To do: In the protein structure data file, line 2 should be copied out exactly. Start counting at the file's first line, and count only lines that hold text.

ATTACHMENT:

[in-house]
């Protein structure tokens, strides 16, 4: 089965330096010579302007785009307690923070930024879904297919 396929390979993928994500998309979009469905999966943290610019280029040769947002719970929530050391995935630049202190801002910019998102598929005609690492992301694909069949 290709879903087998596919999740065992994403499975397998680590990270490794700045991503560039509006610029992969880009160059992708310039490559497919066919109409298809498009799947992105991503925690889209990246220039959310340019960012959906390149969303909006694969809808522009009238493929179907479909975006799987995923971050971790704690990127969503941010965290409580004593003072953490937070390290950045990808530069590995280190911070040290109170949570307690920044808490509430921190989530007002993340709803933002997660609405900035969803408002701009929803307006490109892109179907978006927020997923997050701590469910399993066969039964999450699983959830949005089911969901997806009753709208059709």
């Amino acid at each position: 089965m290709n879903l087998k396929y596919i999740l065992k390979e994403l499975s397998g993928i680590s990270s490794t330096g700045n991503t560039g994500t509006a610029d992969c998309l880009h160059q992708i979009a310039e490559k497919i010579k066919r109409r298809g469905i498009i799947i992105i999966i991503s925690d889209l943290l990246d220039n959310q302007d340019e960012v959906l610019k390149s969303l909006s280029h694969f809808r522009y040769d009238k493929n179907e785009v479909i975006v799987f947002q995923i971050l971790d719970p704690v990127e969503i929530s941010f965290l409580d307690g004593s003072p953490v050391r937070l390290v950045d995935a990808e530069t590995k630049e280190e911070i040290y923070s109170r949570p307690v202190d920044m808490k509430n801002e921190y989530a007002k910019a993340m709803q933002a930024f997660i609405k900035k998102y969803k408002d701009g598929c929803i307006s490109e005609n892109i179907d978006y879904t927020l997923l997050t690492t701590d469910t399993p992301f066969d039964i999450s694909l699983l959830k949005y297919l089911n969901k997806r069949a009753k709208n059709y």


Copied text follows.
């Protein structure tokens, strides 16, 4: 089965330096010579302007785009307690923070930024879904297919 396929390979993928994500998309979009469905999966943290610019280029040769947002719970929530050391995935630049202190801002910019998102598929005609690492992301694909069949 290709879903087998596919999740065992994403499975397998680590990270490794700045991503560039509006610029992969880009160059992708310039490559497919066919109409298809498009799947992105991503925690889209990246220039959310340019960012959906390149969303909006694969809808522009009238493929179907479909975006799987995923971050971790704690990127969503941010965290409580004593003072953490937070390290950045990808530069590995280190911070040290109170949570307690920044808490509430921190989530007002993340709803933002997660609405900035969803408002701009929803307006490109892109179907978006927020997923997050701590469910399993066969039964999450699983959830949005089911969901997806009753709208059709």